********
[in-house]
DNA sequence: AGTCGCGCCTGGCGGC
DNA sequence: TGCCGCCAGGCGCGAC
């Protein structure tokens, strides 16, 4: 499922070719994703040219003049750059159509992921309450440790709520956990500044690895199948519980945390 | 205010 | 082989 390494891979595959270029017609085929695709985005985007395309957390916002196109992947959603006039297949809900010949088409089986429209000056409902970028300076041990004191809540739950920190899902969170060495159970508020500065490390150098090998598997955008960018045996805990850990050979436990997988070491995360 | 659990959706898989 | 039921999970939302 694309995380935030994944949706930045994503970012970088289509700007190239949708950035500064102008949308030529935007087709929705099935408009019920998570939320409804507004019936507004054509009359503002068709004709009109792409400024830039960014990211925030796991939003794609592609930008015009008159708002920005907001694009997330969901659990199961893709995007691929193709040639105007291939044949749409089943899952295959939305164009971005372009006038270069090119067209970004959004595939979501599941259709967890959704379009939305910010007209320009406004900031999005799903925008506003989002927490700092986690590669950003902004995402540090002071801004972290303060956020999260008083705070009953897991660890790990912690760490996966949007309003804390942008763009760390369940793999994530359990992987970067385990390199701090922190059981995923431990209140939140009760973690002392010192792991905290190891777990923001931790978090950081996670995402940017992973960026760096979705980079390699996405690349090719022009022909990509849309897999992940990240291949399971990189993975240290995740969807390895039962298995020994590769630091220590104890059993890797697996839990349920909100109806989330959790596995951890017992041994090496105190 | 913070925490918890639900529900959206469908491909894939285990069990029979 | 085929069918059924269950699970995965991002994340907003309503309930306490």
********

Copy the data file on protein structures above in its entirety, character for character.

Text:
[in-house]
DNA sequence: AGTCGCGCCTGGCGGC
DNA sequence: TGCCGCCAGGCGCGAC
């Protein structure tokens, strides 16, 4: 499922070719994703040219003049750059159509992921309450440790709520956990500044690895199948519980945390 | 205010 | 082989 390494891979595959270029017609085929695709985005985007395309957390916002196109992947959603006039297949809900010949088409089986429209000056409902970028300076041990004191809540739950920190899902969170060495159970508020500065490390150098090998598997955008960018045996805990850990050979436990997988070491995360 | 659990959706898989 | 039921999970939302 694309995380935030994944949706930045994503970012970088289509700007190239949708950035500064102008949308030529935007087709929705099935408009019920998570939320409804507004019936507004054509009359503002068709004709009109792409400024830039960014990211925030796991939003794609592609930008015009008159708002920005907001694009997330969901659990199961893709995007691929193709040639105007291939044949749409089943899952295959939305164009971005372009006038270069090119067209970004959004595939979501599941259709967890959704379009939305910010007209320009406004900031999005799903925008506003989002927490700092986690590669950003902004995402540090002071801004972290303060956020999260008083705070009953897991660890790990912690760490996966949007309003804390942008763009760390369940793999994530359990992987970067385990390199701090922190059981995923431990209140939140009760973690002392010192792991905290190891777990923001931790978090950081996670995402940017992973960026760096979705980079390699996405690349090719022009022909990509849309897999992940990240291949399971990189993975240290995740969807390895039962298995020994590769630091220590104890059993890797697996839990349920909100109806989330959790596995951890017992041994090496105190 | 913070925490918890639900529900959206469908491909894939285990069990029979 | 085929069918059924269950699970995965991002994340907003309503309930306490």